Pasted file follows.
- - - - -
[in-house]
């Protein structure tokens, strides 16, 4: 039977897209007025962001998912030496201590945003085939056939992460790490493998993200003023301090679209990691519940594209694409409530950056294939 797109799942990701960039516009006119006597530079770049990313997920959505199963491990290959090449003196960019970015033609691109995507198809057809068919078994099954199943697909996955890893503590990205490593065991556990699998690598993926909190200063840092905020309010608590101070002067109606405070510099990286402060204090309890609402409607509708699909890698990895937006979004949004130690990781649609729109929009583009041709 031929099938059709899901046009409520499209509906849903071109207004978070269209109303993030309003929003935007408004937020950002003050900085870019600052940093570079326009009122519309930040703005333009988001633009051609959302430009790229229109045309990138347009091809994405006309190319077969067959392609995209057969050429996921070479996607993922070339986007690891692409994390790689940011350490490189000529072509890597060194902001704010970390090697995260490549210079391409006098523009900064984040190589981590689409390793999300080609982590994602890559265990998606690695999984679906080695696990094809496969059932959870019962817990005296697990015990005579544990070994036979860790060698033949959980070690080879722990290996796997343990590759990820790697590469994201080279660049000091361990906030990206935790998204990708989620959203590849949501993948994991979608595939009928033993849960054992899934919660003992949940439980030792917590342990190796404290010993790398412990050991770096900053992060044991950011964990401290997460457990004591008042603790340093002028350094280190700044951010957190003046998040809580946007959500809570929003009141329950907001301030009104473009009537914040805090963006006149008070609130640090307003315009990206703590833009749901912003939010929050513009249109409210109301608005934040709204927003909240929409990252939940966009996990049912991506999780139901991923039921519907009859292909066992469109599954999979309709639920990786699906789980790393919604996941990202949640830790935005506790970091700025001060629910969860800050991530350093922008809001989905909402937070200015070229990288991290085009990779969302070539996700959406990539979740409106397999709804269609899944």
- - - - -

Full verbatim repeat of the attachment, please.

[in-house]
């Protein structure tokens, strides 16, 4: 039977897209007025962001998912030496201590945003085939056939992460790490493998993200003023301090679209990691519940594209694409409530950056294939 797109799942990701960039516009006119006597530079770049990313997920959505199963491990290959090449003196960019970015033609691109995507198809057809068919078994099954199943697909996955890893503590990205490593065991556990699998690598993926909190200063840092905020309010608590101070002067109606405070510099990286402060204090309890609402409607509708699909890698990895937006979004949004130690990781649609729109929009583009041709 031929099938059709899901046009409520499209509906849903071109207004978070269209109303993030309003929003935007408004937020950002003050900085870019600052940093570079326009009122519309930040703005333009988001633009051609959302430009790229229109045309990138347009091809994405006309190319077969067959392609995209057969050429996921070479996607993922070339986007690891692409994390790689940011350490490189000529072509890597060194902001704010970390090697995260490549210079391409006098523009900064984040190589981590689409390793999300080609982590994602890559265990998606690695999984679906080695696990094809496969059932959870019962817990005296697990015990005579544990070994036979860790060698033949959980070690080879722990290996796997343990590759990820790697590469994201080279660049000091361990906030990206935790998204990708989620959203590849949501993948994991979608595939009928033993849960054992899934919660003992949940439980030792917590342990190796404290010993790398412990050991770096900053992060044991950011964990401290997460457990004591008042603790340093002028350094280190700044951010957190003046998040809580946007959500809570929003009141329950907001301030009104473009009537914040805090963006006149008070609130640090307003315009990206703590833009749901912003939010929050513009249109409210109301608005934040709204927003909240929409990252939940966009996990049912991506999780139901991923039921519907009859292909066992469109599954999979309709639920990786699906789980790393919604996941990202949640830790935005506790970091700025001060629910969860800050991530350093922008809001989905909402937070200015070229990288991290085009990779969302070539996700959406990539979740409106397999709804269609899944």